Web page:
It is March 1997 my telephone rings and it is I-70 and Lakeside Speedway General Manager Bob Baker on the other end. He proceeds to tell me he is resigning and moving to Texas and he advised then Marketing Director Marc Olson would be taking over as General Manager. Marc would also be giving me a call as I had finished the 1996 season as Competition Director. Marc did call, and we set up an appointment to discuss expectations at the Lenexa office.
Holy Toledo, what a great meeting! Marc laid out his expectations, run a quick show, only have three distinct classes the casual fan would recognize, and remember we are in the entertainment business, you don’t go to 3 and 4-hour movies, that is too long. Those were exactly my sentiments, wow a match made in heaven and as we learned with working with/for Marc over the years, what a great leader. He let people do their jobs, no micromanaging, no public admonishment, if you needed correction or someone had complaints about you, those discussions always happened behind closed doors.
Opening night at I-70 Speedway instantly was a test for us. On this night, John O’Neal was a full straight ahead of the field. Almost everyone’s eyes were glued to the race for second place in the Late Model class. I was standing behind track announcer, the late Great Bob Libbey when I heard him let out the news there was a car upside down sliding down the track, but none of knew who it was or what had happened, until we could not find the leader. It was John O’Neal. The fantastic fire and safety crew at I-70 Speedway rushed into action. Butch Smeltzer was keeping me apprised via the radio when I heard him call for LifeFlight. By this point Marc was with us in the tower and we were looking up the telephone number for LifeFlight. Remember, cell phones still were not that prevalent then. Call made, and Marc and I decided to head to the scene. Once we got to the wreck in turn 2 there was blood and if you know my history with human blood I turned and instantly became crowd control. Marc though got in the mix and ended up holding medical equipment, I think it was the IV, assisting the ambulance crew. What a start to becoming the track General Manager!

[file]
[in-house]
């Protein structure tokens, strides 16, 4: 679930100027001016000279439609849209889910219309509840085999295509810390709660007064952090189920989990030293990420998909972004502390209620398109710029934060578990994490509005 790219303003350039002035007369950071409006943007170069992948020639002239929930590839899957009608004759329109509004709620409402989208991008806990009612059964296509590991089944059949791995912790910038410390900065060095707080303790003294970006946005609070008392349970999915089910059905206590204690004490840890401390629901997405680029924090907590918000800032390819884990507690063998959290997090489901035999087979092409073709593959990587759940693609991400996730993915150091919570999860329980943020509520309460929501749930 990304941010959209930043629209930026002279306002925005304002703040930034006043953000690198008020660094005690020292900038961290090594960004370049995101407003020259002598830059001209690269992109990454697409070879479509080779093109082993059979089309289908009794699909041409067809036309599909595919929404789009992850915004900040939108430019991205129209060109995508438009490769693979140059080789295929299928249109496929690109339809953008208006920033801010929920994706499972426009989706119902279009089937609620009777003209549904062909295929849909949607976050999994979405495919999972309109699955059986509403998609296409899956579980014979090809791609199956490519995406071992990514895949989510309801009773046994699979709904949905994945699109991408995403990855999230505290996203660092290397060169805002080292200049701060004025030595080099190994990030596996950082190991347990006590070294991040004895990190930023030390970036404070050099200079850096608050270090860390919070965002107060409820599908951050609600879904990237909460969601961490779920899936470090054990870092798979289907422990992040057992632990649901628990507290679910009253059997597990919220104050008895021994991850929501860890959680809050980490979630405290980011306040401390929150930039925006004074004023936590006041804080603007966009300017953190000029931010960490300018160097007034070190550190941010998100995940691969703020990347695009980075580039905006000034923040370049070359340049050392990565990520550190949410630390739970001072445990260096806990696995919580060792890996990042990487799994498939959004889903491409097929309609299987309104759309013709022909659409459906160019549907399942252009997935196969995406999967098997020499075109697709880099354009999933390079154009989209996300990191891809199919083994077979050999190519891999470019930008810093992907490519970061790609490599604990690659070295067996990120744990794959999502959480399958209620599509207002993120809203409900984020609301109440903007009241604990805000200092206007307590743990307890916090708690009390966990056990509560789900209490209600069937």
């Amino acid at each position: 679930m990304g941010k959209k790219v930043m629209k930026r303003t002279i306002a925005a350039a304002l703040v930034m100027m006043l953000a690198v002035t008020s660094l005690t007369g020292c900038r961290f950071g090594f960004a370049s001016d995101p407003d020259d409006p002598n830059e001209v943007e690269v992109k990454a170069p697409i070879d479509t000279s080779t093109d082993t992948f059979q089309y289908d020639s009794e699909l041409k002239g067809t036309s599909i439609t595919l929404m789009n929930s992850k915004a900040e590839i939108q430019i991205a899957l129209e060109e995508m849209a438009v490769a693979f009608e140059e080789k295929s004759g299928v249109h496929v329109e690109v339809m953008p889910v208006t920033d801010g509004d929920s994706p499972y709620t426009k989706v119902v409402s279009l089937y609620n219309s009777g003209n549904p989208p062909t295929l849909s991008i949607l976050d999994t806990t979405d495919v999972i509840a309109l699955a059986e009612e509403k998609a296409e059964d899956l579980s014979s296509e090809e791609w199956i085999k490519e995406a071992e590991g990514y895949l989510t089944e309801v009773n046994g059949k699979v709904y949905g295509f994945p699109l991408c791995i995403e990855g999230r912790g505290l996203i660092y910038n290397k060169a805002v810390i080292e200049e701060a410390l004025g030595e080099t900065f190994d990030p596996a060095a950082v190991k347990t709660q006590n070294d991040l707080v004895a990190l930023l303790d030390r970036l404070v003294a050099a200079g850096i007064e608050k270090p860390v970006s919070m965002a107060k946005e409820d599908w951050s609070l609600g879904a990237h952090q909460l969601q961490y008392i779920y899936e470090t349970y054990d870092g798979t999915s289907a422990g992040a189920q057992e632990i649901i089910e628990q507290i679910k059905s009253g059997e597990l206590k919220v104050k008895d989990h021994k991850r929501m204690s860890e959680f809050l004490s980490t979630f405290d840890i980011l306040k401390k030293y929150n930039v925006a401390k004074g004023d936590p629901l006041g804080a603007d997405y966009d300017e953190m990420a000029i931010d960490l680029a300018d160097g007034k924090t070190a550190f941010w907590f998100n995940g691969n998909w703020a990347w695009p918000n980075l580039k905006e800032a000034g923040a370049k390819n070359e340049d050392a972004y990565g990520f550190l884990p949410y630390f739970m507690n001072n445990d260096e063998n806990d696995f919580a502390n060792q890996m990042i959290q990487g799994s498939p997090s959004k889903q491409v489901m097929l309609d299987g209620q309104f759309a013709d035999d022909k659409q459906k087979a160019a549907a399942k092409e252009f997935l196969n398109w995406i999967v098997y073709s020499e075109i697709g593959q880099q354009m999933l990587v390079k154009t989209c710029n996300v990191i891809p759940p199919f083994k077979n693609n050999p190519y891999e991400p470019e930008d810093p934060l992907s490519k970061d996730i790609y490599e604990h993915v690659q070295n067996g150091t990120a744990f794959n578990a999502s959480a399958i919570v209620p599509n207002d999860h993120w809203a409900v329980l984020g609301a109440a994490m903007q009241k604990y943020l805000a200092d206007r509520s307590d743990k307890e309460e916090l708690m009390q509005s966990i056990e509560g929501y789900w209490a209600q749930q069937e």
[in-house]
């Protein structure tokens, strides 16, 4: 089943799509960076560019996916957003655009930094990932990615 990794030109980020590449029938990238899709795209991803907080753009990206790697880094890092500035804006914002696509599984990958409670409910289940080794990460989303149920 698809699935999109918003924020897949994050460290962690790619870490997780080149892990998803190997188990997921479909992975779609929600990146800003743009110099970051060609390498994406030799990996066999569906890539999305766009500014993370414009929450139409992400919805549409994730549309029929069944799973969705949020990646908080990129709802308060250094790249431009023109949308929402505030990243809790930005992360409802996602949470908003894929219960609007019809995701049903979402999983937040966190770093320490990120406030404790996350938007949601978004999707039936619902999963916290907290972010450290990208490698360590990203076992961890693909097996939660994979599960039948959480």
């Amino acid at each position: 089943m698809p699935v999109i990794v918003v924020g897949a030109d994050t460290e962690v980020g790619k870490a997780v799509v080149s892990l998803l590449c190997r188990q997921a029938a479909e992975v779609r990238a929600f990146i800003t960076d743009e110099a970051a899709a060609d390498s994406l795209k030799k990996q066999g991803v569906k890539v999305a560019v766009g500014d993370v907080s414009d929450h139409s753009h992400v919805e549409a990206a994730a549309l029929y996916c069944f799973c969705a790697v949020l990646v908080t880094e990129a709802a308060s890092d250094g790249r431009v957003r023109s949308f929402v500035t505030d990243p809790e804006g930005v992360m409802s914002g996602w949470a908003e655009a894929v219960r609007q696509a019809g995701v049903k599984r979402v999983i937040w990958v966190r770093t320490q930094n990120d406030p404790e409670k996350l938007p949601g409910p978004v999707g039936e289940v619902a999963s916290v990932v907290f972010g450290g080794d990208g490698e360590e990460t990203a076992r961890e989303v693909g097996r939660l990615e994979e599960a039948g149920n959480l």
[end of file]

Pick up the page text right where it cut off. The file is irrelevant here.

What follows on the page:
February 1999 Marc calls me and ask if I can take him to a golf driving range. At the time there was a range just south of KCI, we met there but no golf when it is below 38 degrees. The real reason for the meeting was Marc asked my opinion on making Lakeside Speedway a dirt track. Fast forward to the 2000 racing season and Marc had made his decision, he was resigning from the General Manager position at both tracks. Owner Ted Carlson asked what would it take to keep Marc employed and Marc said put dirt on Lakeside and he would remain as the Lakeside General Manager only. The rest is history, Lakeside Speedway had 20,000 metric tons of dirt put over the asphalt and the track opened in April with three classes, the Modifieds (no A, B, or E classification), the Grand Nationals (former asphalt Charger class) and the Factory Stocks (3 distinct classes).
In 2002, Marc and his wife Page took the next step they purchased Lakeside from Ted Carlson. This opened the door for the Kosiski family to purchase I-80 a couple of years later.
Marc had a great ability to promote, to know when to make a race special, and when not to over saturate a market. Think of the races under Marc, the annual non-wing Sprint Car race which was part of the CRA and eventually became the Shuman Classic. The trophy was a pedal car which Kansas Speedway copied for their pole qualifying winner. This event was once a year and Marc tied in an annual Oldtimers luncheon to go with and bring together the racing past with the racing current. You could say Marc Olson brought non-wing racing back to the Kansas City area because it has been copied by many. Another event which was copied was the Jayhawk Classic sponsored by McCarthy Autogroup. This modified race was $5,000 to win and $1,000 to start and the first year brought in 88 modifieds. Does that sound familiar the $5,000 to win $1,000 to start, we provided our format (heats, scramble, features) and payouts to Karen Darling so, Central Missouri Speedway could put on what has become their holiday weekend specials. It all started with Marc Olson.
While racing under the NASCAR sanction in 2002, Olson owned Lakeside Speedway experienced a national champion in Kerry Davis driving the Smith’s Grand National in the NASCAR Short Track series and Modified Track Champion Clint Bowyer became the 2002 NASCAR Whelen All-American Series Midwest Region champion. Eventually, Olson would pull away from NASCAR and put that money into an outstanding track point fund for the drivers for several years. Then the downturn of 2008 hit and things started sliding backwards, in 2010 the track experienced 14 rainouts, in 2011 the man made flood of the Missouri River, and this kind of heartache drove Marc and Page to get out of this business.
Marc Olson was a leader in the Kansas City racing community. He impacted many in the Kansas City and the surrounding racing markets with his decisions. If you have raced on the dirt at Lakeside Speedway or raced locally in a non-wing Sprint Car, or attended an Oldtimer’s picnic, or you have earned money in a $5,000 to win $1,000 to start race you owe Marc Olson a thank you. Marc was very influential in the Kansas City racing community that is why today we induct him into the Racingkc.com Hall of Fame.